As we broke down last month, there appear to be four categories of well-hit balls when measured by exit velocity and launch angle using Statcast. Here are the notable Mets hitters and how many times they've recorded a ball in play (BIP) that fits into that criteria—and the percentage of their at-bats that ended in those types of batted balls.
|Hitter||BIP||% of ABs|
|Alejandro de Aza||11||21.57%|
And here's a breakdown of how many BIP they've recorded in each category. Keep in mind that the highest value category is category 3, hard fly balls, where average OPS for that type of contact soars to 3.600.
|Player||Category 1 (1.300 OPS)||Category 2 (1.650 OPS)||Category 3 (3.600 OPS)||Category 4 (2.000 OPS)|
|Alejandro de Aza||3||6||2||0|
Last month, we found that Yoenis Cespedes had the highest total amount of balls in play that fit the criteria as good contact to that point in the season. Cespedes remains the king of strong contact on the Mets through June, which is what you would expect considering his elite season. Cespedes has hit to a level 53% better than the average CF.
Since last month's posting, David Wright, Lucas Duda, and Travis d'Arnaud have hit the disabled list. It's resulted in a punch-less bottom of the lineup filled with names like Eric Campbell, Kevin Plawecki, Matt Reynolds, Ty Kelly, and Rene Rivera.
Noah Syndergaard has had one-fourth of the at-bats Eric Campbell has had this year, and he's recorded the same number of batted balls hit 100+ miles per hour between a 5- and 40-degree launch angle: two. Campbell's percentage of at-bats ending with good contact is the worst among Mets hitters at 11.11%, and he's recorded zero batted balls in the highest value category.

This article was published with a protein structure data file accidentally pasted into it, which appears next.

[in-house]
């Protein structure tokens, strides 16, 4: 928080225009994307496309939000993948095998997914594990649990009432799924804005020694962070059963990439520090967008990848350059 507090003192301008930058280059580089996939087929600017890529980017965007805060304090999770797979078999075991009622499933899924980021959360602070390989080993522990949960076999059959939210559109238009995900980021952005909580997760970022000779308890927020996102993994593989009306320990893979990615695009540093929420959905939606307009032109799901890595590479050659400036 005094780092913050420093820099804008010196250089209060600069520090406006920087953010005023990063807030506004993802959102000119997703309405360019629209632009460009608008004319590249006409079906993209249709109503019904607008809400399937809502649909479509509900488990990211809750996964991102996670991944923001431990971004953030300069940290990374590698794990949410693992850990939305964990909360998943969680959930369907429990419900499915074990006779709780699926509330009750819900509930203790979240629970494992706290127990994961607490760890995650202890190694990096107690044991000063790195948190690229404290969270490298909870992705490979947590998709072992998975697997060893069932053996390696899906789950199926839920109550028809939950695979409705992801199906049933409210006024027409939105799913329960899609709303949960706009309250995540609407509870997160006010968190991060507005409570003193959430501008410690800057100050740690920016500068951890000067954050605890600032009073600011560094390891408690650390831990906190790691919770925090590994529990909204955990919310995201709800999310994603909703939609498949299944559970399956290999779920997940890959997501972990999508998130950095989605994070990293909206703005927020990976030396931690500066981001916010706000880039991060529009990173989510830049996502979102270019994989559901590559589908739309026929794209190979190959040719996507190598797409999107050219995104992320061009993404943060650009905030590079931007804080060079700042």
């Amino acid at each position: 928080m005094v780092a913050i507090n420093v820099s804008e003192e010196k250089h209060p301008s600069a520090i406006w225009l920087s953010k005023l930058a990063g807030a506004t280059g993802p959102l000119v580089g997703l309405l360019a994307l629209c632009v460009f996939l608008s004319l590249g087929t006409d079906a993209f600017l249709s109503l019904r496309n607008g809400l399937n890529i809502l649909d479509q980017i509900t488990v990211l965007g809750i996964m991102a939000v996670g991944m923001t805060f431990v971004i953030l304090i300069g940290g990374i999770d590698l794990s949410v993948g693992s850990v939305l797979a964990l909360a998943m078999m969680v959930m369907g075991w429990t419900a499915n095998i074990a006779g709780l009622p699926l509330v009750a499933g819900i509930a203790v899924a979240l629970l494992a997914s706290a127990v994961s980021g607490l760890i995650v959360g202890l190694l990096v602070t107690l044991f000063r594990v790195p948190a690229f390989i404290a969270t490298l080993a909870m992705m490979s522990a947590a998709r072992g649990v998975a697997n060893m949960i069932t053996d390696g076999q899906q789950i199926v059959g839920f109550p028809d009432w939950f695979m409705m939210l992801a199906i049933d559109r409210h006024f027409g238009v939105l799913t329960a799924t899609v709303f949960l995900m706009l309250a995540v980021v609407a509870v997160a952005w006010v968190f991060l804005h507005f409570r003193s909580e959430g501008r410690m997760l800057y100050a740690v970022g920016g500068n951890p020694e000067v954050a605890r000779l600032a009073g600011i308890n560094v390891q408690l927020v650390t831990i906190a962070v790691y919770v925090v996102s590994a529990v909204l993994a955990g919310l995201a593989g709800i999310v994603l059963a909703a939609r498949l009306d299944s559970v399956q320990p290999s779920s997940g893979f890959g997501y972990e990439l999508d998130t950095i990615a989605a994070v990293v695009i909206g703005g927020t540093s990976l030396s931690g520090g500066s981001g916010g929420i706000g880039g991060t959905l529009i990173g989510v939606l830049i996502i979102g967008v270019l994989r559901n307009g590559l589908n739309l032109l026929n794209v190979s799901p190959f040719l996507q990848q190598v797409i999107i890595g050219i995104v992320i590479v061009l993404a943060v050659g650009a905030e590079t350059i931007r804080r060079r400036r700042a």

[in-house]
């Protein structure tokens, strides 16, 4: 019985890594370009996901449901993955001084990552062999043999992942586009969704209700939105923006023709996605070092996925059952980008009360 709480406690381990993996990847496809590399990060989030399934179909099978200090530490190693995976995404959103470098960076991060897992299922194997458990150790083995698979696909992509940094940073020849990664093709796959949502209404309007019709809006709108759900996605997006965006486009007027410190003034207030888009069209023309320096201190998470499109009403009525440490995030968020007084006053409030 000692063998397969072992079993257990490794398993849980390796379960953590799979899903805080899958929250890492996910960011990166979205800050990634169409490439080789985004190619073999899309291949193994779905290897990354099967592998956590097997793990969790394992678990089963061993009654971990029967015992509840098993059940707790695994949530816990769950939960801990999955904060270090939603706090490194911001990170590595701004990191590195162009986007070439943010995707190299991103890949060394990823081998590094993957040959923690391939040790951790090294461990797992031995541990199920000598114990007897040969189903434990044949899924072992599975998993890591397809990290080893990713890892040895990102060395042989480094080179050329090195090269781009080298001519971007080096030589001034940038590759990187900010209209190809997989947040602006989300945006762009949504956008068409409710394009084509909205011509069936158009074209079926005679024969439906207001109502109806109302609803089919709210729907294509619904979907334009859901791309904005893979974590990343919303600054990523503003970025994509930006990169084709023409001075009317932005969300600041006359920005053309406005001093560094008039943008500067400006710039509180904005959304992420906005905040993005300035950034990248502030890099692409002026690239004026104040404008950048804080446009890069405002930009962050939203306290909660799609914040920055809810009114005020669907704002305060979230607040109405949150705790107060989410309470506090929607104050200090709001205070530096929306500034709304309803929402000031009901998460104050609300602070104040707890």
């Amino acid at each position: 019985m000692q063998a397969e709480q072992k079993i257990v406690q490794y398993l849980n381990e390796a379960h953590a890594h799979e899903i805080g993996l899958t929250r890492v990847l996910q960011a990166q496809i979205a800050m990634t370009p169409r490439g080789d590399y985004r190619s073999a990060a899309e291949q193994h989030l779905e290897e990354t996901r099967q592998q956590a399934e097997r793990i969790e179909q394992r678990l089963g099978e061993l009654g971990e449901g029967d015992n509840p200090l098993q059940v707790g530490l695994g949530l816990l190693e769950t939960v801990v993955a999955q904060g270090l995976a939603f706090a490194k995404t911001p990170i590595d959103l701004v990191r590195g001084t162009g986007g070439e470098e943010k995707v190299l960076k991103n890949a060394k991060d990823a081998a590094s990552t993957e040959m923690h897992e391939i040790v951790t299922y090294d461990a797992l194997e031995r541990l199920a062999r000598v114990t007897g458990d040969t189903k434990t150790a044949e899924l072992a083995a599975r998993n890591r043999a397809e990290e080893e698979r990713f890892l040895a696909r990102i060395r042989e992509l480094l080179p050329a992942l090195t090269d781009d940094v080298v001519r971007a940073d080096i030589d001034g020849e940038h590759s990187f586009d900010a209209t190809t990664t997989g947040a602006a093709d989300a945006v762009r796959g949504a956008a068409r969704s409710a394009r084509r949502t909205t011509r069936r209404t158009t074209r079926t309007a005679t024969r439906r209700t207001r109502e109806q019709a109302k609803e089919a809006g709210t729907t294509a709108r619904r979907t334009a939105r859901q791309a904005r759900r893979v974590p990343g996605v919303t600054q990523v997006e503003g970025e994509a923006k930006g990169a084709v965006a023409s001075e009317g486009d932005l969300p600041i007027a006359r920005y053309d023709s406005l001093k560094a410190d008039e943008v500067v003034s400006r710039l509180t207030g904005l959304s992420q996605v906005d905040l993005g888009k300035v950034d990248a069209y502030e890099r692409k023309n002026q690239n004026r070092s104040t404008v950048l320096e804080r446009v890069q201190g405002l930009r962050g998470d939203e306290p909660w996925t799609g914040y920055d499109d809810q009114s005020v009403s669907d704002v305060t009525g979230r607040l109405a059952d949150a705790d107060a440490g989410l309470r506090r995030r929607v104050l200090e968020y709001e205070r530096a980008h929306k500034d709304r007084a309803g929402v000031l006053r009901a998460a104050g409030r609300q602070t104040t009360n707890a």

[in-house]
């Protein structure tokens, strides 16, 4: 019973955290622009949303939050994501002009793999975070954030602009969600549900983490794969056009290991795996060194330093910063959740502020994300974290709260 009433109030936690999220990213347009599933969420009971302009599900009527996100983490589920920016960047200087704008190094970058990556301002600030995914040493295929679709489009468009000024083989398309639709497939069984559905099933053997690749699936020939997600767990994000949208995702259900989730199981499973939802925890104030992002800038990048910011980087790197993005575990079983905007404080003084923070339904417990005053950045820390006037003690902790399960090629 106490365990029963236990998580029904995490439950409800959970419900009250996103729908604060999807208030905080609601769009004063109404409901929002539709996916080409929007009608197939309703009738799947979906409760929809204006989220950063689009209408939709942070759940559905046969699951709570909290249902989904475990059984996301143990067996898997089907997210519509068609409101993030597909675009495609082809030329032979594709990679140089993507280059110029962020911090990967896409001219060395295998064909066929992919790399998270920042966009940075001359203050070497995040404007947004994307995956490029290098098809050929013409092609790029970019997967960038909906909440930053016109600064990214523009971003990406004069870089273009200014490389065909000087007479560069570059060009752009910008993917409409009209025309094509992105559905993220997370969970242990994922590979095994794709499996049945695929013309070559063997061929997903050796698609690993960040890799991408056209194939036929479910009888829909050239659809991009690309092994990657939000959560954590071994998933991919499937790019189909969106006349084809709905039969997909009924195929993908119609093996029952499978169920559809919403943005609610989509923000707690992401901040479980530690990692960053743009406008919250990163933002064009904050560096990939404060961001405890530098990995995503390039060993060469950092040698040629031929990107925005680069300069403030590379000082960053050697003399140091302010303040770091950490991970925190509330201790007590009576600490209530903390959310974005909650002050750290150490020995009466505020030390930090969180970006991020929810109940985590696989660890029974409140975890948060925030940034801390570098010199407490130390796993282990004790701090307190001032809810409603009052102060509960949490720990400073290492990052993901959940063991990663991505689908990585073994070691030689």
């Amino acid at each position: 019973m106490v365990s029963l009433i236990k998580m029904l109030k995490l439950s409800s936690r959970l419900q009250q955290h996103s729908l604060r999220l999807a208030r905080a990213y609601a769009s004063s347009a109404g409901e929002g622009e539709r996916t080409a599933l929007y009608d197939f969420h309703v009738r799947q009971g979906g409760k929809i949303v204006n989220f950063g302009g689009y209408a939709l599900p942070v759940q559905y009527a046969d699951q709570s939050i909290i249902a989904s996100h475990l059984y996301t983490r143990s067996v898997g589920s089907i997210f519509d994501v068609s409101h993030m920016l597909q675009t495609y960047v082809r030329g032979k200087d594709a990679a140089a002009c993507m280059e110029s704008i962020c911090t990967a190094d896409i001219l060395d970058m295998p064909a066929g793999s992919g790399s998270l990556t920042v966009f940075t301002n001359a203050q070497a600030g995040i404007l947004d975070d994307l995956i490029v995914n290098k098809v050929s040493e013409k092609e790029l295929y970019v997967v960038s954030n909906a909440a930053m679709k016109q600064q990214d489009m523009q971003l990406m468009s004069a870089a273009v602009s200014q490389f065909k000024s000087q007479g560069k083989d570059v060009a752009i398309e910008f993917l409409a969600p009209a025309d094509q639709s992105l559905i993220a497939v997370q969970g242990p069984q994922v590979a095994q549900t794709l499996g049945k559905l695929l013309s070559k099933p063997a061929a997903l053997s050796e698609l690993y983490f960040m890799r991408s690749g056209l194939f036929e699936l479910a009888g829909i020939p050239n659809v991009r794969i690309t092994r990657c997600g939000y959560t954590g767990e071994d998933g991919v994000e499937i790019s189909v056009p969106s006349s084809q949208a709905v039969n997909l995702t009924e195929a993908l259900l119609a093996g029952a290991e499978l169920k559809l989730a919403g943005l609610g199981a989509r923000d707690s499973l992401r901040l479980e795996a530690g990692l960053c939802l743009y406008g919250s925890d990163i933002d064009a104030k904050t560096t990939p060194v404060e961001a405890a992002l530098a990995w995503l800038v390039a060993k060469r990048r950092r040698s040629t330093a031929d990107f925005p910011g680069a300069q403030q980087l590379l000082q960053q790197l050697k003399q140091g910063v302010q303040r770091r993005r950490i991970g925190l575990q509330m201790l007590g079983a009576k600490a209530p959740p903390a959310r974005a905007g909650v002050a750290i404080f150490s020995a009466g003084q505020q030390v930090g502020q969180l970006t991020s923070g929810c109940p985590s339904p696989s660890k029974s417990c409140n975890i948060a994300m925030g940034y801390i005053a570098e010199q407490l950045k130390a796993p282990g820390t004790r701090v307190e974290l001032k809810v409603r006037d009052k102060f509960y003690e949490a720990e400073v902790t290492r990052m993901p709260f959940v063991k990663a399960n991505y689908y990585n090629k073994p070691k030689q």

Kevin Plawecki has hit to a significantly below average level this year, even by a catcher's standards. His 61 wRC+ is well below the MLB average for catchers, which is 81. A big part of his problem is the angles he hits his ground balls and fly balls at. His average launch angle on ground balls is -24.4 degrees, which is very poor—it's the worst in baseball. Major league average launch angle is -9.8 degrees on ground balls. Plawecki's average launch angle on all fly balls, including pop ups, is 48.8 degrees, which is also the worst in baseball. Major league average there is 39.4 degrees.
What this means is that the angles that Plawecki generally hits balls at are easy for fielders to convert into outs. He has also recorded zero batted balls in the highest-value contact range. Plawecki was excellent in the minor leagues, particularly through Double-A, but he hasn't hit much since then.
Hitting the ball well on paper isn't everything; it needs to be combined with other observations to paint a complete picture. But it can be a useful tool to point out which hitters are making the best type of contact, and the best type of contact over a long period usually leads to the best results.